When our four children were growing up, and especially during their teen years, we encouraged them to learn to think for themselves. At times the effort seemed boring and repetitious. Especially when I frequently quoted the lines “Sow a thought, reap an action. Sow an action, reap a habit. Sow a habit, reap a destiny.”
But looking back, I think this well-intentioned effort was worthwhile. Our thoughts do shape us. In today’s world, some other relevant questions are not just: “What’s on your mind?” but also, “What’s on your phone?” “What’s on your laptop, your PDA, or your desktop computer?” The input, what we deliberately fill our minds with; the memory banks, what we store in our minds; and the daily renewal of our minds and hearts—these are all practices that we must pay attention to in order to become authentic followers and disciples of Jesus.
Disciples learn how to manage their minds by learning how to think effectively. For 21st century followers of Jesus, these personal mind management practices will also extend to how we manage our electronic brains, internet pages, avatars, and more.
Mother Janet Stuart, challenged her sisters to “Think glorious thoughts of God and serve Him with a quiet mind” (Life and Letters of Janet Erskine Stuart, by Maud Monahan, page 307).
As Frank Laubach writes: “A clean mind is good--but not good enough. It isn’t enough to cleanse the mind of evil thoughts, though that is essential. An empty mind will not stay empty or clean! Jesus’ strange parable about a devil which left a man’s mind and came back with seven more devils was exactly to the point.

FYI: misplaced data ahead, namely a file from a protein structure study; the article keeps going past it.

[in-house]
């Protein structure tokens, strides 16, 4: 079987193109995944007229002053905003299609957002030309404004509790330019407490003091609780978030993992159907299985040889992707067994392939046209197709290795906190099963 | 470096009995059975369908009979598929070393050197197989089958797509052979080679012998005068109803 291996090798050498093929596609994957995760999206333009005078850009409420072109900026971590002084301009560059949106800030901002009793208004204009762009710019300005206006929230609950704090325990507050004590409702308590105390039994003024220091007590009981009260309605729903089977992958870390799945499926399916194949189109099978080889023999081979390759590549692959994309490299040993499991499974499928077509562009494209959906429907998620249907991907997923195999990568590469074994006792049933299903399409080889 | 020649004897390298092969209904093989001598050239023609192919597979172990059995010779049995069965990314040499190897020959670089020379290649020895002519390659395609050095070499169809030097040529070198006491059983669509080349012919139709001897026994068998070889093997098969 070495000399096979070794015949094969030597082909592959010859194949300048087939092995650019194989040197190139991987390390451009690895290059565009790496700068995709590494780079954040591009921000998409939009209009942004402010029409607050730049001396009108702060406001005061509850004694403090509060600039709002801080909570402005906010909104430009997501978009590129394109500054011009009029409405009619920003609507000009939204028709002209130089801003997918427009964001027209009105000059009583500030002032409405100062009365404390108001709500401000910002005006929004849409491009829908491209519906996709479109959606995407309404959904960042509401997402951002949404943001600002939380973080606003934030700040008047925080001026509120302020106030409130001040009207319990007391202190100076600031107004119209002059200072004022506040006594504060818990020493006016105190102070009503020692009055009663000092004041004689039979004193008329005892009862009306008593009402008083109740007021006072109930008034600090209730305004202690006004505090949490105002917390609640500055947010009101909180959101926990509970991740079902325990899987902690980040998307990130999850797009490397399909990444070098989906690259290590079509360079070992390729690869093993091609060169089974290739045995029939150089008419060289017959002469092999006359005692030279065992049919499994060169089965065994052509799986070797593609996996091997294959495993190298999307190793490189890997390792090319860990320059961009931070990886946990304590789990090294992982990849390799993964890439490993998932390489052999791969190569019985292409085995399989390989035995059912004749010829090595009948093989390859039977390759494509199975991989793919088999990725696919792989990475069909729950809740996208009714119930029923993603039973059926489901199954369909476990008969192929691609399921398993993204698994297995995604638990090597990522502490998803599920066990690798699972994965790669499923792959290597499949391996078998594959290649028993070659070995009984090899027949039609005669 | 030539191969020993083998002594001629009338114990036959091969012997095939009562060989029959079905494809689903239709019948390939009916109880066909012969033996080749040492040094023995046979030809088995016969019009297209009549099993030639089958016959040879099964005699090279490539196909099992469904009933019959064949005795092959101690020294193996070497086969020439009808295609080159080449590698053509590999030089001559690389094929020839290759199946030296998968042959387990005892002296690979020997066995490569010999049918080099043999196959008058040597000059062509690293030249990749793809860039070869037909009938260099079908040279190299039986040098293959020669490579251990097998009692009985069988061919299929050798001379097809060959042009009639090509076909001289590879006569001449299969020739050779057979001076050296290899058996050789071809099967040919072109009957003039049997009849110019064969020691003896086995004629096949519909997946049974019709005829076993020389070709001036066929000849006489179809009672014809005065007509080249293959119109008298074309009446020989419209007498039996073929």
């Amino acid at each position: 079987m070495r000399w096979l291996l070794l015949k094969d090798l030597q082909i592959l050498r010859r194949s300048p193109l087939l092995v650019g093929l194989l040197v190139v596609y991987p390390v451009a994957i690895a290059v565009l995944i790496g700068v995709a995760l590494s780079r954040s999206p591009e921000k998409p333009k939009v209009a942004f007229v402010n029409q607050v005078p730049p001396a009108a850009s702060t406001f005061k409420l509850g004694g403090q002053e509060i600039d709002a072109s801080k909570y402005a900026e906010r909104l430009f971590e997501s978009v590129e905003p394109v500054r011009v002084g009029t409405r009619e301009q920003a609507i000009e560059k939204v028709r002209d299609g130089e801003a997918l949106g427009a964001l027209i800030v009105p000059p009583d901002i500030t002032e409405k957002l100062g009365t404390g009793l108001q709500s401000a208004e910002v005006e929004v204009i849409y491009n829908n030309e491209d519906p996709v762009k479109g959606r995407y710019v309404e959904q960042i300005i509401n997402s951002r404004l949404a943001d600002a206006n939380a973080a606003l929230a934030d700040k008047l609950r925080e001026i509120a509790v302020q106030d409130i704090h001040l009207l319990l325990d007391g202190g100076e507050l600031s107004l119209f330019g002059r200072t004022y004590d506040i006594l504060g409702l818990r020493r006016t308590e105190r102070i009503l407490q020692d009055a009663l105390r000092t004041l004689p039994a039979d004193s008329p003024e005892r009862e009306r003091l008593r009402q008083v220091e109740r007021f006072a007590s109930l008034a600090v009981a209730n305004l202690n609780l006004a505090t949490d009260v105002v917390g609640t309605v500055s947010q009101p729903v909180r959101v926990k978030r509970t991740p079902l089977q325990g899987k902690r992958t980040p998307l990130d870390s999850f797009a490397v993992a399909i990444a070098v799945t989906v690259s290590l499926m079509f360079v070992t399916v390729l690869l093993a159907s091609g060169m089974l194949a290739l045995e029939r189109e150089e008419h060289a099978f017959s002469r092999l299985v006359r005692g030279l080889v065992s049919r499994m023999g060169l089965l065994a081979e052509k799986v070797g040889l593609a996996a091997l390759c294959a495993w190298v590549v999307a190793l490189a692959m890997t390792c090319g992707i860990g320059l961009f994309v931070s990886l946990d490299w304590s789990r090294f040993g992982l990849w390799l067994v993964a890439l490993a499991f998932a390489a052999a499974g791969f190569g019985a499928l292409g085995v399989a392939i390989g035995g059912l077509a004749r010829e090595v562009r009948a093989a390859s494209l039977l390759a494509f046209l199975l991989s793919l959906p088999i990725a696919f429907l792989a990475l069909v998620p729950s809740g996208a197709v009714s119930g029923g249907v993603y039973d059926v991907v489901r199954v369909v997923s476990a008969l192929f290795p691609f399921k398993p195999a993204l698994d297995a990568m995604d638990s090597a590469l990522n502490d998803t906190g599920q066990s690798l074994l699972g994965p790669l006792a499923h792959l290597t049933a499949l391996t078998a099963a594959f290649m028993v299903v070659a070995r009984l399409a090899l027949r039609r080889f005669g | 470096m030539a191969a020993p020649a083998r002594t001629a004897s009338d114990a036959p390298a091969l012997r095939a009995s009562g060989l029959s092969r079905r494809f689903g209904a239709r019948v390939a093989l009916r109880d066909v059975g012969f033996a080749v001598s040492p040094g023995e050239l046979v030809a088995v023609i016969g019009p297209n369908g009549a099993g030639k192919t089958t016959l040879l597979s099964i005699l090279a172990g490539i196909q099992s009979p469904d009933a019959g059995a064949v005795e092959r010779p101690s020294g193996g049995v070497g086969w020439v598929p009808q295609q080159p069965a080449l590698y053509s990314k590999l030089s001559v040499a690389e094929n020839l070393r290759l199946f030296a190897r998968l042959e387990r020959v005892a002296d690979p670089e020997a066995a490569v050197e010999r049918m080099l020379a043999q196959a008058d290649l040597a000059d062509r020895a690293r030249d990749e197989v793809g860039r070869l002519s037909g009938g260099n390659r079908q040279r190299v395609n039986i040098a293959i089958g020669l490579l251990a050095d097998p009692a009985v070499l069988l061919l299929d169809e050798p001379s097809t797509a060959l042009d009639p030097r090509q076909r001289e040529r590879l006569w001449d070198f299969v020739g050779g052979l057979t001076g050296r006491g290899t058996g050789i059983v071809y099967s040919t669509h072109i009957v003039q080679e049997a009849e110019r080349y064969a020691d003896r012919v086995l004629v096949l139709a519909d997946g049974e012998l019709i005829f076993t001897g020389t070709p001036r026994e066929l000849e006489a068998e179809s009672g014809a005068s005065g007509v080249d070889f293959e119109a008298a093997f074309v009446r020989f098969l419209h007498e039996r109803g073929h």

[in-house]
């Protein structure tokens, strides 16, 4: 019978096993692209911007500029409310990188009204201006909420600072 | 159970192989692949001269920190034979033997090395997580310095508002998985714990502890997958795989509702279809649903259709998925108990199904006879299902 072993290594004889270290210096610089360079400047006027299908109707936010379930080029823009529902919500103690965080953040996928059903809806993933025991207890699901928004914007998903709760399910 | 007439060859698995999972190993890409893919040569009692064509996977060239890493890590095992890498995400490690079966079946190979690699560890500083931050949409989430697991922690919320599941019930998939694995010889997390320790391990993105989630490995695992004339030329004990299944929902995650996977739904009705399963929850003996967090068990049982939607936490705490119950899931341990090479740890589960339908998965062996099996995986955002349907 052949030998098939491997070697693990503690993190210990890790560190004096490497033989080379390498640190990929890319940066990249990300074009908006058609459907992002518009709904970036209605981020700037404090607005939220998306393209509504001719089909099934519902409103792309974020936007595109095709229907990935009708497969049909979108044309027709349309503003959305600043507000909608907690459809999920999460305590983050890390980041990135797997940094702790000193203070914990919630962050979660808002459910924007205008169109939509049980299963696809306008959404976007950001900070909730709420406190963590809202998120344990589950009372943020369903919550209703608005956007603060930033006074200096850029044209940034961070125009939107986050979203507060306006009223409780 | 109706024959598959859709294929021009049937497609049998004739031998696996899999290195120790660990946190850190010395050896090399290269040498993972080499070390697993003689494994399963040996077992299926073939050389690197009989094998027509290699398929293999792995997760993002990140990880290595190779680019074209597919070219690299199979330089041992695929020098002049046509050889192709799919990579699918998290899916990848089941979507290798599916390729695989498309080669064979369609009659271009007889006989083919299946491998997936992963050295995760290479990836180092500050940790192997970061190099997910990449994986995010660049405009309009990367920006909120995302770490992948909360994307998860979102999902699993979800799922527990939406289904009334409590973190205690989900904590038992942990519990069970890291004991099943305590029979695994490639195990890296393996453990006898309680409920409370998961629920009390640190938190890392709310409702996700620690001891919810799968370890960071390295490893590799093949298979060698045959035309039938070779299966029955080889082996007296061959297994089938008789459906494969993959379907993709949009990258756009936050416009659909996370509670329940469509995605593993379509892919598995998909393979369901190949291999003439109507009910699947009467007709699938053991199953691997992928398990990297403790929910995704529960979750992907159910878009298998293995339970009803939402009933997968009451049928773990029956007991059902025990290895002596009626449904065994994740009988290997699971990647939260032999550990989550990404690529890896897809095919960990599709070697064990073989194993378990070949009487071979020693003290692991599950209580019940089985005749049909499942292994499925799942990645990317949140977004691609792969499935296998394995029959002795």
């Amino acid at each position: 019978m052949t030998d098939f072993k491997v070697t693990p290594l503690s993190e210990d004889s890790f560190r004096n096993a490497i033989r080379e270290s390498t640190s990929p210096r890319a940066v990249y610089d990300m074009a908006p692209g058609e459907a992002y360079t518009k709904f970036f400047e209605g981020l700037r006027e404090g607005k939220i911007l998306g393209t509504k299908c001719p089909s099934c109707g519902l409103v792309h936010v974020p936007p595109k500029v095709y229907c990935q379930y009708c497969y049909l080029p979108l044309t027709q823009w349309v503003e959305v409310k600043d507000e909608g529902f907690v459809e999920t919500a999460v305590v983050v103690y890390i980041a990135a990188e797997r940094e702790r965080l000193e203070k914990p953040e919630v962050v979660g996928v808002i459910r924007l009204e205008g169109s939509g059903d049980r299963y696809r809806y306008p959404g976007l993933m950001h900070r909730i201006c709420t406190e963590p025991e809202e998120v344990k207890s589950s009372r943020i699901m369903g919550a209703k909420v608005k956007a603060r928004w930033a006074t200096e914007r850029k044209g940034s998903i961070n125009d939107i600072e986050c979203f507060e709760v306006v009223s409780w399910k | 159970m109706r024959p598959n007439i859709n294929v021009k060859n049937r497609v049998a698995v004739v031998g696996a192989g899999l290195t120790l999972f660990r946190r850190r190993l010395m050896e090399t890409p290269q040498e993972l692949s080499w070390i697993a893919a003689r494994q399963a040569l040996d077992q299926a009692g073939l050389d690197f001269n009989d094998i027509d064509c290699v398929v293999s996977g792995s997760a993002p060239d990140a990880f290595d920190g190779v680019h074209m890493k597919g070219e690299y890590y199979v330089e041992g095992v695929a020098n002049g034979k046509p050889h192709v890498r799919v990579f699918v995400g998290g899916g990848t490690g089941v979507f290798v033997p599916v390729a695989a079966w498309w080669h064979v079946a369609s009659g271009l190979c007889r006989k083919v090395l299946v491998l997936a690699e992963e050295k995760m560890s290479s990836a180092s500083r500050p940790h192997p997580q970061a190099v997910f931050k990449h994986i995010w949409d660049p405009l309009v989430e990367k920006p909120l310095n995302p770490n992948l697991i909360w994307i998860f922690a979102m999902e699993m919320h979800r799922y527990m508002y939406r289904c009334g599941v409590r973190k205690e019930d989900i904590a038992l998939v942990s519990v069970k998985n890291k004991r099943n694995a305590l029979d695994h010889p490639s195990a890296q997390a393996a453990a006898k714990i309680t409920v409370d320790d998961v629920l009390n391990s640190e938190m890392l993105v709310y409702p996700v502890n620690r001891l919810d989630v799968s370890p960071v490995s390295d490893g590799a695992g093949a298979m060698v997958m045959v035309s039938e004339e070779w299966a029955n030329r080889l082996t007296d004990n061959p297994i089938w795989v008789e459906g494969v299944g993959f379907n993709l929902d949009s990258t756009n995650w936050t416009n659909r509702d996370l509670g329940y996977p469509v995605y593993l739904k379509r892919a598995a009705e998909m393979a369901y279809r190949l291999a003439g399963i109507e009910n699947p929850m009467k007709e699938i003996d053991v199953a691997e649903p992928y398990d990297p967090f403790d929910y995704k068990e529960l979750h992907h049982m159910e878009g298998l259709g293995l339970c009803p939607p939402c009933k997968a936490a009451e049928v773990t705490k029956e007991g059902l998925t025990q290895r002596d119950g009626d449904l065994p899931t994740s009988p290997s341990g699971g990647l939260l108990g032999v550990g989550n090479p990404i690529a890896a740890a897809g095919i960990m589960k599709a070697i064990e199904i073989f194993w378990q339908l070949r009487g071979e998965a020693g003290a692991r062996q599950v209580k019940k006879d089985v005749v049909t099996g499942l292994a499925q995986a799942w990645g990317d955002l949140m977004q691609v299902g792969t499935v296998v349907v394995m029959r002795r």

“The demons found the man’s mind cleaned and a vacuum, so they rushed in. The only way to keep out demonic ideas is to have the mind full of “a good treasure” of thoughts, vital, burning thoughts, big enough to fill the mind and heart.
“That is why Paul was speaking a truth he got straight from Jesus when he said: ‘Whatever is true, whatever is noble, whatever is right, whatever is pure, whatever is lovely, whatever is admirable—if anything is excellent or praiseworthy—think about such things’ (Philippians 4:8).”
“Summing it all up, friends, I’d say you’ll do best by filling your minds and meditating on things true, noble, reputable, authentic, compelling, gracious—the best, not the worst; the beautiful, not the ugly; things to praise, not things to curse” (The Message).
(Prayer, The Mightiest Force in the World, Fleming H. Revell Company, Westwood, New Jersey, 1946, pages 94-95).